Never in my wildest dreams did I think I’d be writing about such a scenario, such a brazen attack on my person.
Derrick, my wife Lucy’s son, moved in the the little white house that sits on twenty acres slap dab in the middle of Noxubee Wildlife Refuge. He had plenty of space to raise some chickens and have fresh organic eggs for his table.
Derrick built a little chicken house with a tiny screened-in lot underneath. This amazing structure is on wheels and can be moved around the spacious yard at will. Wherever it rests for a few days, the ground gets fertilized.
There are nests attached to the rear of this chicken tractor for the hens to deposit their eggs, and then cackle to let the world know of their accomplishment.
In the Spring of 2018, Derrick bought seven little chicks from the farmers’ co-op, and was told they were all females. They were comfortable in their little home and grew quickly.
One chick developed more personality and was more friendly than the others, and Derrick and his fiancée Jeannie named this chick Lucille. Lucy was honored to have this namesake.
All was well until Lucille started crowing.
Obviously Lucille was a rooster. Derrick and Jeannie considered changing his name to Leroy, but kept calling him Lucille—never thinking this might cause him to develop an identity crisis.
We have been unable to find anyone that will give “Lucille” counseling. Oh, well. Just another “Boy Named Sue” situation like Johnny Cash sang about.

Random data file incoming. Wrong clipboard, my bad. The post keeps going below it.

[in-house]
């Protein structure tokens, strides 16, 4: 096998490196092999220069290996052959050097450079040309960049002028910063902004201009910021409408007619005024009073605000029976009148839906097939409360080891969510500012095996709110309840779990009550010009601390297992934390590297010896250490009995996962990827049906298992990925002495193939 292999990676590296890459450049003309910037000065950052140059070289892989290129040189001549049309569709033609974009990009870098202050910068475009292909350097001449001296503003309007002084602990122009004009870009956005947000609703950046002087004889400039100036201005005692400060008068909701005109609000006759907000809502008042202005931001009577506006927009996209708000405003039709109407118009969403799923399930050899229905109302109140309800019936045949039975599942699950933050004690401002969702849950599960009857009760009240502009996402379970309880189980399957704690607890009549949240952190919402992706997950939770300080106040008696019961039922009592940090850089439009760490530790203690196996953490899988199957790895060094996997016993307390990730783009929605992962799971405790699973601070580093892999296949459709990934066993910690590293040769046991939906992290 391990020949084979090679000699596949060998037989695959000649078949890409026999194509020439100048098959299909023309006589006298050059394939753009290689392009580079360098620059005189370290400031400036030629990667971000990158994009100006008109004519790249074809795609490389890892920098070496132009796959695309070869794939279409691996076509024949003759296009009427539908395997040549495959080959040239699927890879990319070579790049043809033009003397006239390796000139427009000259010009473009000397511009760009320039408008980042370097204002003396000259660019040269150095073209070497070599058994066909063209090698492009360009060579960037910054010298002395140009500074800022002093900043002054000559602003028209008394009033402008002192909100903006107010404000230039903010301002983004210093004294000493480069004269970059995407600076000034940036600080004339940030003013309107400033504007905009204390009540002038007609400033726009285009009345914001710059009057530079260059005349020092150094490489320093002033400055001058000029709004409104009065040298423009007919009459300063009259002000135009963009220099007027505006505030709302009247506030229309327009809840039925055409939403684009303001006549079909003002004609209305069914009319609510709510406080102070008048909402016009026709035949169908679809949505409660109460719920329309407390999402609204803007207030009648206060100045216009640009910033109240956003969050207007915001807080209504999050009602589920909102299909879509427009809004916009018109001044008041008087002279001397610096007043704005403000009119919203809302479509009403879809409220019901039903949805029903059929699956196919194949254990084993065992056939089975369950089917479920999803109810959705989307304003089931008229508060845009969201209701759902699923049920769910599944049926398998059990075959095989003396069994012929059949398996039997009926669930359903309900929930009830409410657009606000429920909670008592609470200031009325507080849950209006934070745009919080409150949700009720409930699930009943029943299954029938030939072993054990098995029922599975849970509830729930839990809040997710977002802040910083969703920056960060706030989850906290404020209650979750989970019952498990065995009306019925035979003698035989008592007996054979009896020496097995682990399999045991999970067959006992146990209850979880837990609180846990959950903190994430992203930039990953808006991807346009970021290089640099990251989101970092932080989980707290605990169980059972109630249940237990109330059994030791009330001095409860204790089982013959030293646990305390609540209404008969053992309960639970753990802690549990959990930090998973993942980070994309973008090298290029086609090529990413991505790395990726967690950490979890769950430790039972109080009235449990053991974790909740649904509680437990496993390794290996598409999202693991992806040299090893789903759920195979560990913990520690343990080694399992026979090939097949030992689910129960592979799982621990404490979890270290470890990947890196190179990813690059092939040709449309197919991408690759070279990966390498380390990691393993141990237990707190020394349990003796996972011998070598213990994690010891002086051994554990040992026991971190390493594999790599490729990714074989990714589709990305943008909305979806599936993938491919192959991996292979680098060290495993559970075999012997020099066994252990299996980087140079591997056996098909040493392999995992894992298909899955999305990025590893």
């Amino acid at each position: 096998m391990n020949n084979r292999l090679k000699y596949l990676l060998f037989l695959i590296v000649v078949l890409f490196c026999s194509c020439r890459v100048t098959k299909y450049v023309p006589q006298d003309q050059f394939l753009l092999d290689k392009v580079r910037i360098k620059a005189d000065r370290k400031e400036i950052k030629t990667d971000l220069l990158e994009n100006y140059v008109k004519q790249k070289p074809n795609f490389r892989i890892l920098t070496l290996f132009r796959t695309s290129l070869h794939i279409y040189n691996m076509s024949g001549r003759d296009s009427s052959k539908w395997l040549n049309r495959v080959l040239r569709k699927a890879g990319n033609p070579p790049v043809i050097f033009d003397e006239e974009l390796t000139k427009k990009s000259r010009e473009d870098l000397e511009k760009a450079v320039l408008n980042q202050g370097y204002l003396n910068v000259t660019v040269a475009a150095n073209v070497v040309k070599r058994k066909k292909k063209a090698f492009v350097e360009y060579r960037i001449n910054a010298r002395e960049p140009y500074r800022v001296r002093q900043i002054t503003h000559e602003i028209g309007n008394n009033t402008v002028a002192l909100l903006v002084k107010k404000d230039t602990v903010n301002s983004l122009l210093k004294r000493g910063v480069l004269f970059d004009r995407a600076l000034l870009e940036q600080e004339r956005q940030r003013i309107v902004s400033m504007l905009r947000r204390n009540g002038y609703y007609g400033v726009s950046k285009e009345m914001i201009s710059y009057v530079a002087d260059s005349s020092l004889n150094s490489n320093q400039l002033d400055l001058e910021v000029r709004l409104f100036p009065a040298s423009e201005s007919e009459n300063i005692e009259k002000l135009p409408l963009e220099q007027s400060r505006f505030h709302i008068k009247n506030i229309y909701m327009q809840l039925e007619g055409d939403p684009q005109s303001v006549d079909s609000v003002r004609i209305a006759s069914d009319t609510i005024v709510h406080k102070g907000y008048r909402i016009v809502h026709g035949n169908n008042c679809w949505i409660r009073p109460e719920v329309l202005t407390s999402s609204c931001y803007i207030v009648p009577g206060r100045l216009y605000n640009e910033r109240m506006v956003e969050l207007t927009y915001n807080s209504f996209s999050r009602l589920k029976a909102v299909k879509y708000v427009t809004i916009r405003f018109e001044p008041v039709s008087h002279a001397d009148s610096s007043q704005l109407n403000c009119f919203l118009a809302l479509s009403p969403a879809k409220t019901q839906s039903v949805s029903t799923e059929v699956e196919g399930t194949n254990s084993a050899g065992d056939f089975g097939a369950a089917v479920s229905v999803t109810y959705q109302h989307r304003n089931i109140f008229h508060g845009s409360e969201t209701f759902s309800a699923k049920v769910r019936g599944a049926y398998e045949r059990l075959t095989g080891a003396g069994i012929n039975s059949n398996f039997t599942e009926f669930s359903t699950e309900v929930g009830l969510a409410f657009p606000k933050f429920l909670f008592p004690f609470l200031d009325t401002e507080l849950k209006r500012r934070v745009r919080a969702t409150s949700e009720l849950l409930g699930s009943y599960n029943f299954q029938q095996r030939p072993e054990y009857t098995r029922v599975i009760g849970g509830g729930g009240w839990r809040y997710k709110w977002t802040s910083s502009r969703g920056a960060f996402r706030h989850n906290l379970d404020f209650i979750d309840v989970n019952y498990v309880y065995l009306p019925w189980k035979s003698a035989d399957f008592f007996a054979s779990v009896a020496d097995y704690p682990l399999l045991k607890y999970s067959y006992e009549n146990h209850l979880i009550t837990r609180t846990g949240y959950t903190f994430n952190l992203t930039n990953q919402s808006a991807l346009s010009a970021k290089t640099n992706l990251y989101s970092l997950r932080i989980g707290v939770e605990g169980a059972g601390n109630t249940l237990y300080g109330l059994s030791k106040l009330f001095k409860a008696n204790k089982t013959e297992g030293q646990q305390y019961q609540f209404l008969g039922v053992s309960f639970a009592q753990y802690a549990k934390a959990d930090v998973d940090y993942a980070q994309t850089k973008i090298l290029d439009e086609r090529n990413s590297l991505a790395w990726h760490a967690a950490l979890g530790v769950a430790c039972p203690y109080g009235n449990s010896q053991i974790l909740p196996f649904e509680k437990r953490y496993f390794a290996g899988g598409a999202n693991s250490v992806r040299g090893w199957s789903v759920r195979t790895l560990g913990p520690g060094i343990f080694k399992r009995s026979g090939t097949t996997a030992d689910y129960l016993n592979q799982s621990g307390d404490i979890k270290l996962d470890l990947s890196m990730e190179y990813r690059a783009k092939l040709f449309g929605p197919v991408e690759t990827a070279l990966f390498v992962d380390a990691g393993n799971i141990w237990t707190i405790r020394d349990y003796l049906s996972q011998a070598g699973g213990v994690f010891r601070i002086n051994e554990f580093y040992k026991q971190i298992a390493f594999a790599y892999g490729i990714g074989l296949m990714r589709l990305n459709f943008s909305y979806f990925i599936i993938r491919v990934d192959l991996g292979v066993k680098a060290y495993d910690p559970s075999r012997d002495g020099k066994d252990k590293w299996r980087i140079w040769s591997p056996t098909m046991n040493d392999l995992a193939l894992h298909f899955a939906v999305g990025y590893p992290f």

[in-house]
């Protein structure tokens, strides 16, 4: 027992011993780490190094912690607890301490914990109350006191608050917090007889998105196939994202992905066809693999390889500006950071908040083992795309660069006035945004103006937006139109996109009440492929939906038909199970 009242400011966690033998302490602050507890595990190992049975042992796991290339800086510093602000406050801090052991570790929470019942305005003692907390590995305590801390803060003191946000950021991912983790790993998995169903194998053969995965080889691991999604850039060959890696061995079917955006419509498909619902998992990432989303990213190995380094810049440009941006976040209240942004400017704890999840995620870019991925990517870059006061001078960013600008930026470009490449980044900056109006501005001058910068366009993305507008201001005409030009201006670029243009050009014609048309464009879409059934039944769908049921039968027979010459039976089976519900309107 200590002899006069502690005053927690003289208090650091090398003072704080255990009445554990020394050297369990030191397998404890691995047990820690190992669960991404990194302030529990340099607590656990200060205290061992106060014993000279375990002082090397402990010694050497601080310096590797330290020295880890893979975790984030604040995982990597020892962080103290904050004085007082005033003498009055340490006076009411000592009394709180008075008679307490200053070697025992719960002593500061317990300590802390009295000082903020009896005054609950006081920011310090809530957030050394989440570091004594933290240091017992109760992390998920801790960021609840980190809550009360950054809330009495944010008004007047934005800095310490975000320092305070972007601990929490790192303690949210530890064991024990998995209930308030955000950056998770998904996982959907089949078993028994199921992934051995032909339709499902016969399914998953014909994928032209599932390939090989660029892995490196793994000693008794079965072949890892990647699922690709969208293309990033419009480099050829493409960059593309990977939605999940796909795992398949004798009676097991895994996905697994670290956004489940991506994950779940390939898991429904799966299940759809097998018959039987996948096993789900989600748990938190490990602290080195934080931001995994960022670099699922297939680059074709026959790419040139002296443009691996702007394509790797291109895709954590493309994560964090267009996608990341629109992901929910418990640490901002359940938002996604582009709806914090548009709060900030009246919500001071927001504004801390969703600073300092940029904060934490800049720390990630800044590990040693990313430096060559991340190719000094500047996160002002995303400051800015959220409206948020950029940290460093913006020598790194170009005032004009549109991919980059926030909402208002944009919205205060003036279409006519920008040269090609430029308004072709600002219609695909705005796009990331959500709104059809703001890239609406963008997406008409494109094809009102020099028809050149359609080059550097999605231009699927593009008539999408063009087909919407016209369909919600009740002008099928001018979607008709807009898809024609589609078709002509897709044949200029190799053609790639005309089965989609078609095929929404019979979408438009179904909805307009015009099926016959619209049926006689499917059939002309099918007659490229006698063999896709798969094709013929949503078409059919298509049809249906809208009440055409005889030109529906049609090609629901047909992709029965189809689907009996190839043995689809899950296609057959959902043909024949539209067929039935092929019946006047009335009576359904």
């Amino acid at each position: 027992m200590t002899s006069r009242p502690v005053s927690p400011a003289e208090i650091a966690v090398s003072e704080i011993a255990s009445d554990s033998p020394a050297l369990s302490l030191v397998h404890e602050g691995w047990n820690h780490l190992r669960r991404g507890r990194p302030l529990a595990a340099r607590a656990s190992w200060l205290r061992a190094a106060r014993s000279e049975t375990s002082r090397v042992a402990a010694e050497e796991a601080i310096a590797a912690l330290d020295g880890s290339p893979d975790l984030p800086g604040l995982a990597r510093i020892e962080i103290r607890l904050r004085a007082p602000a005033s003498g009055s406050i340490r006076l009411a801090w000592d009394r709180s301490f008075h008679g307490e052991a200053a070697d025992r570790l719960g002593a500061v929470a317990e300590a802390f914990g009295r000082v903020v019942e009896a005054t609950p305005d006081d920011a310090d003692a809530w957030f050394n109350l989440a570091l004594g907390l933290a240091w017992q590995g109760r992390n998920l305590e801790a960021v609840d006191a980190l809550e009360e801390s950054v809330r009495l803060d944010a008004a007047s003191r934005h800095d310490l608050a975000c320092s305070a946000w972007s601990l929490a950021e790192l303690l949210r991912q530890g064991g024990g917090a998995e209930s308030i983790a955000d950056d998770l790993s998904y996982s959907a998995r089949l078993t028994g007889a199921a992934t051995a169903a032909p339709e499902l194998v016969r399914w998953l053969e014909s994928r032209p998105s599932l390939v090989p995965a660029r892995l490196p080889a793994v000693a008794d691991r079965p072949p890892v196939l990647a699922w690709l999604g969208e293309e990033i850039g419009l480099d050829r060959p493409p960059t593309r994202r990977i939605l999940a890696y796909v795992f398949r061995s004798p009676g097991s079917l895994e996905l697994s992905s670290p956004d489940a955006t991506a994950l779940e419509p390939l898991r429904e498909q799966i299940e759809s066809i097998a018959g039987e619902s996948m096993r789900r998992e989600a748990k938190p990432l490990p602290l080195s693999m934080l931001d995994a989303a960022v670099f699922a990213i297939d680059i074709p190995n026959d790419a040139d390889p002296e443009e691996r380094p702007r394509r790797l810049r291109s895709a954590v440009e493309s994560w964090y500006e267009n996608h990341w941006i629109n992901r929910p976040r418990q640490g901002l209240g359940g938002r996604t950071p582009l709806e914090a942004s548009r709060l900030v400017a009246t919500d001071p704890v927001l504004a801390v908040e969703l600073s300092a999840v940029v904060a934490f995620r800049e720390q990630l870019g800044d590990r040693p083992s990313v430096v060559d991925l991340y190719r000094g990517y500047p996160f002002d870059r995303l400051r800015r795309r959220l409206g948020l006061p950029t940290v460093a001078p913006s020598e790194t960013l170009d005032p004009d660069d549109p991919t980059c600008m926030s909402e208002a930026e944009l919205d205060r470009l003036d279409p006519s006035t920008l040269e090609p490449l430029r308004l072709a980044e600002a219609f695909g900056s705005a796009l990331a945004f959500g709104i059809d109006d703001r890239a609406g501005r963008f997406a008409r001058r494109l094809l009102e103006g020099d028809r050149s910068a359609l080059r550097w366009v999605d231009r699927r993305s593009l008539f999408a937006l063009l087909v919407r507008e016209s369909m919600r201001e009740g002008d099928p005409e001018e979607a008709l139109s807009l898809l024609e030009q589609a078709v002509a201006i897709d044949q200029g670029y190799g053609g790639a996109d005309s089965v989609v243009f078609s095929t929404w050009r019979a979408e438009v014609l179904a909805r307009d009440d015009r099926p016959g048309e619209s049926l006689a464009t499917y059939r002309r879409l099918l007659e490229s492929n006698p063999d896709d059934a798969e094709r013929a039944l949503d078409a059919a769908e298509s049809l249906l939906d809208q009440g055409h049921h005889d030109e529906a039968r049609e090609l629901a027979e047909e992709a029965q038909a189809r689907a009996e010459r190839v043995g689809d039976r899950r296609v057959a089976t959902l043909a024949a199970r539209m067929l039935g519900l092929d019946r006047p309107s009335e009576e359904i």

The farmers’ co-op made a second mistake, though. Another chick turned out to be a rooster. They named this guy Chester.
Now there were two handsome black and white speckled birds strutting about the premises and crowing often. The country folk used to call this breed Domineckers, but the correct name is Plymouth Barred Rocks.
Two of the hens are barred rocks which lay brown eggs, while three are the Easter Eggers breed which lay green eggs. Derrick and Jeannie can have green eggs and ham, a combination made famous by Dr. Seuss.
It is a known fact that chickens establish a pecking order. Chester became the dominant one and Lucille was at the bottom of the pecking order. Poor Lucille!
If that wasn’t enough, Lucille was hit by a passing vehicle, as evidenced by some of his feathers beside the road. He wasn’t killed, but was limping badly. Derrick let Lucille live in the garage temporarily, but this could not be a permanent arrangement.
When Lucille re-joined the flock, Chester bullied him, and Lucille found refuge in the woods. Poor Lucille stayed in the woods most of the time for several days, but still roosted with the other chickens.
While Derrick was on a trip to Atlanta, I went by the “LIttle White House” to check on things. I spotted the chickens out near the grape arbor where they like to hang out. There was only one rooster there, and it was Chester.
As I spoke to him in a friendly way, Chester edged toward me slowly, pretending to peck at the grass. But this was subterfuge. He just wanted to get closer.
When he got close enough, Chester launched a furious attack, flying up two or three feet in the air with his spurs ready. I attempted to kick him in self-defense—not an easy task for an unsteady ninety-year-old man.
Chester dodged most of my attempts, but when he flogged me again, I connected and kicked him, sending him tumbling.
But he came right back at me.
A brave fighting cock! I now see why the University of South Carolina calls their football team The Fighting Gamecocks.
I connected with a couple more kicks before Chester finally relented. I had missed more times than I connected, and frankly I was tired out after the battle.
I don’t recommend this sport for old shaky men.
So the next time I take a walk in my yard, I will “walk softly and carry a big stick,” in the words of president Teddy Roosevelt. In the next encounter, I will be prepared. Chester might just end up in the stew pot with a mess of dumplings.
It would serve him right for his treatment of Lucille.